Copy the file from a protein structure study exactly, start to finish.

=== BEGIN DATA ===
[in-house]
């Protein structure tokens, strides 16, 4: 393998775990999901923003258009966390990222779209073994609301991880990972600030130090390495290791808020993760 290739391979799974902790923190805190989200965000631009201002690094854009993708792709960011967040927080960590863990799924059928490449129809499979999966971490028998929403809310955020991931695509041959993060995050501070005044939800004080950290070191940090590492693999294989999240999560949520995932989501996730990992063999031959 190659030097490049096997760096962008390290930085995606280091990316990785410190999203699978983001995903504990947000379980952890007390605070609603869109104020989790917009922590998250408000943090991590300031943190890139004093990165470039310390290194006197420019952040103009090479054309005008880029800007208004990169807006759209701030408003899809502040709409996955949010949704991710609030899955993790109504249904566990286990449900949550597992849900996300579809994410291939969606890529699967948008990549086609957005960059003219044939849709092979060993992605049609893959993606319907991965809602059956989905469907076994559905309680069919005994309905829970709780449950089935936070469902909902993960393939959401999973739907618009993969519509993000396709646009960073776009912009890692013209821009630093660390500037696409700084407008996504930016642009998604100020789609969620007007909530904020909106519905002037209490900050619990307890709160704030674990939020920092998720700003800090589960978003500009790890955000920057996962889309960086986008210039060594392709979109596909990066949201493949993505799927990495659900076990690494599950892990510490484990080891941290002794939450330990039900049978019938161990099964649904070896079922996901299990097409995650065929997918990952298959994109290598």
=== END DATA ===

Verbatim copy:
[in-house]
């Protein structure tokens, strides 16, 4: 393998775990999901923003258009966390990222779209073994609301991880990972600030130090390495290791808020993760 290739391979799974902790923190805190989200965000631009201002690094854009993708792709960011967040927080960590863990799924059928490449129809499979999966971490028998929403809310955020991931695509041959993060995050501070005044939800004080950290070191940090590492693999294989999240999560949520995932989501996730990992063999031959 190659030097490049096997760096962008390290930085995606280091990316990785410190999203699978983001995903504990947000379980952890007390605070609603869109104020989790917009922590998250408000943090991590300031943190890139004093990165470039310390290194006197420019952040103009090479054309005008880029800007208004990169807006759209701030408003899809502040709409996955949010949704991710609030899955993790109504249904566990286990449900949550597992849900996300579809994410291939969606890529699967948008990549086609957005960059003219044939849709092979060993992605049609893959993606319907991965809602059956989905469907076994559905309680069919005994309905829970709780449950089935936070469902909902993960393939959401999973739907618009993969519509993000396709646009960073776009912009890692013209821009630093660390500037696409700084407008996504930016642009998604100020789609969620007007909530904020909106519905002037209490900050619990307890709160704030674990939020920092998720700003800090589960978003500009790890955000920057996962889309960086986008210039060594392709979109596909990066949201493949993505799927990495659900076990690494599950892990510490484990080891941290002794939450330990039900049978019938161990099964649904070896079922996901299990097409995650065929997918990952298959994109290598």